Not sure which Kansas City Chiefs running back will shine this Sunday? Those who exuded the wherewithal to insure Jamaal Charles with Spencer Ware should start both.
Under ESPN.com's standard scoring, the New Orleans Saints have allowed the most fantasy points per game (26.6) to opposing running backs. Favored by six points at home, per Odds Shark, the Chiefs should pound the rock against a defense that has surrendered a league-worst 11 scores on the ground.
In his second game of the season, Charles collected 47 yards and a touchdown on 11 total touches. Ware, who ran 24 times for 131 yards and a score in Week 6's win over the Oakland Raiders, remains the alpha and a top-10 play in Week 7.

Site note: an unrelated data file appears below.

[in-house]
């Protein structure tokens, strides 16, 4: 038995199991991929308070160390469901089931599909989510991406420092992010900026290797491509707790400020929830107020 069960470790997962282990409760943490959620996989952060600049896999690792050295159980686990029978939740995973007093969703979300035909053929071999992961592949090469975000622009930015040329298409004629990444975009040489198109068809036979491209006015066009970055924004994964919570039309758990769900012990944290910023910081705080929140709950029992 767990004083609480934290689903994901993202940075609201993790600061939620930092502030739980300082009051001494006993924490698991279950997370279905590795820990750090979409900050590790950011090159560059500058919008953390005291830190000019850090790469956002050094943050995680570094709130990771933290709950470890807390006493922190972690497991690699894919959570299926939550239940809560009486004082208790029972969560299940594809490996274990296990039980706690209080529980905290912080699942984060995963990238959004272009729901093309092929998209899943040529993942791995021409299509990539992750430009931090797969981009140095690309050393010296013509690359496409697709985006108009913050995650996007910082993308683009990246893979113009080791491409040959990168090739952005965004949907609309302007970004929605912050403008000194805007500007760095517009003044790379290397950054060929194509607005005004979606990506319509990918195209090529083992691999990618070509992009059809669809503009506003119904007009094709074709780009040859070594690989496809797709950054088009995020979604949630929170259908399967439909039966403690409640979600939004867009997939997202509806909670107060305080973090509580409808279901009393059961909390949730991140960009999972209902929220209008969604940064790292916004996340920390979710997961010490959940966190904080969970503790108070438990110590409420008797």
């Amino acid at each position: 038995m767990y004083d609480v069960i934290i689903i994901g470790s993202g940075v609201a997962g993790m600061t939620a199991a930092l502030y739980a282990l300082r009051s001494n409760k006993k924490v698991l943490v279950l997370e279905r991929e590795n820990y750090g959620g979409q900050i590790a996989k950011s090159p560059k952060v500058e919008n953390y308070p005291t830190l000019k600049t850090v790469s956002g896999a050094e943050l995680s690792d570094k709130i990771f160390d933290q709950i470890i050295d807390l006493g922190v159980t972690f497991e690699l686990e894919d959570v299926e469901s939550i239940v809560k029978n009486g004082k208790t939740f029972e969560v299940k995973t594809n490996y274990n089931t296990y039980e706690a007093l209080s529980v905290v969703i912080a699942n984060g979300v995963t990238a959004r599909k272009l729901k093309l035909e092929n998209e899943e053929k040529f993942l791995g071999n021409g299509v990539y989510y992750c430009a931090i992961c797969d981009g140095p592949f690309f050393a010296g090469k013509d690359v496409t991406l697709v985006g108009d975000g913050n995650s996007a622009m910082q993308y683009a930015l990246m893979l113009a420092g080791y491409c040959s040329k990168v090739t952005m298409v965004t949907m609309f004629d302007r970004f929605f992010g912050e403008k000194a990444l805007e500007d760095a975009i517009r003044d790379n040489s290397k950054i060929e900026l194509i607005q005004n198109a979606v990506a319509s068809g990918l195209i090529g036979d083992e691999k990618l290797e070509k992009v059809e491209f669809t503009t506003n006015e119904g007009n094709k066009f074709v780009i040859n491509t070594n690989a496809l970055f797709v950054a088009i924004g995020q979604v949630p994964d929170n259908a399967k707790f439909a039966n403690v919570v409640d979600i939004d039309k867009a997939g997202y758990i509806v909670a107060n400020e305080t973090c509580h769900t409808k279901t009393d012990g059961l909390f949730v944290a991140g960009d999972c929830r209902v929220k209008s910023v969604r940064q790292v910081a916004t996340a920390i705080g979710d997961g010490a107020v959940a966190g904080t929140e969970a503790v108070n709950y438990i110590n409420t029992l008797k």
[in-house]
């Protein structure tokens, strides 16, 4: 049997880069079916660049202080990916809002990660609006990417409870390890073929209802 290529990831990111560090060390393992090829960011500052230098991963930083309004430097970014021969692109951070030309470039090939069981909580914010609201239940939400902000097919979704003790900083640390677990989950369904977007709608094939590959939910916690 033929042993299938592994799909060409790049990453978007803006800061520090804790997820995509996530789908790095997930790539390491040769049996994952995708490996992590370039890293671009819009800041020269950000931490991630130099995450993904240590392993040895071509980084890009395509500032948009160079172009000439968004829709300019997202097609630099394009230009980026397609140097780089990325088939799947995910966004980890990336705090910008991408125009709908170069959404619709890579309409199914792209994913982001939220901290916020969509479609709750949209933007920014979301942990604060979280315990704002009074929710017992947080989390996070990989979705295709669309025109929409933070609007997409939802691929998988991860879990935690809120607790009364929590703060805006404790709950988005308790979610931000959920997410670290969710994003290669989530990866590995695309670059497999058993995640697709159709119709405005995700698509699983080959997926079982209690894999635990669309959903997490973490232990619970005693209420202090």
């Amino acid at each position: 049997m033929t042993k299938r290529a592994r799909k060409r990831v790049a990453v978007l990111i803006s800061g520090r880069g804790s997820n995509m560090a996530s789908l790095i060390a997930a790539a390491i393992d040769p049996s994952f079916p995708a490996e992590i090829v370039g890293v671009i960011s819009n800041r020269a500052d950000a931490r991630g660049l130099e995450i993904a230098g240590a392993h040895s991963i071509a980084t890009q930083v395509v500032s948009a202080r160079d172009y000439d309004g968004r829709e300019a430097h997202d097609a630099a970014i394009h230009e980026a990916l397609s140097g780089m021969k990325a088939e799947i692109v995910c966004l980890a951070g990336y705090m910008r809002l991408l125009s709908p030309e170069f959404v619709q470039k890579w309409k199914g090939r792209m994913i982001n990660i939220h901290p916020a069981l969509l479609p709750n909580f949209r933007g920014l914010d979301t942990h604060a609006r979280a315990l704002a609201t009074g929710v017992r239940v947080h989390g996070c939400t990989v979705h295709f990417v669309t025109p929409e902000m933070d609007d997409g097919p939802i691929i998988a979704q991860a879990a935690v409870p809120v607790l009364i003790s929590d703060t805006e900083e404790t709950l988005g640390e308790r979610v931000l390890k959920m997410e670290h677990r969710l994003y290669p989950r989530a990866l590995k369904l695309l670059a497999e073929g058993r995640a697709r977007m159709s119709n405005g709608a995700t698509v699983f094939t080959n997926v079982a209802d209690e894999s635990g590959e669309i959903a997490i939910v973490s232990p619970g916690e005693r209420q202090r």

Earlier this week, Charles insisted he's 100 percent from last year's ACL tear, per ESPN.com's Adam Teicher. "I'm healthy, so that doesn’t have anything to do with it," the 29-year-old said.
Don't expect him to usurp Ware as the team's top rusher any time soon, but he should receive enough work to serve as a valuable No. 2 back or flex play in all formats.
Sit: Ryan Mathews, RB, Philadelphia Eagles
New coaching regime, same fantasy headache in the Philadelphia Eagles backfield.
Ryan Mathews drew some buzz as a popular Week 6 play against Washington, which has handed opposing rushers 5.0 yards per carry. He delivered the efficiency investors expected, churning out 6.7 yards per rush.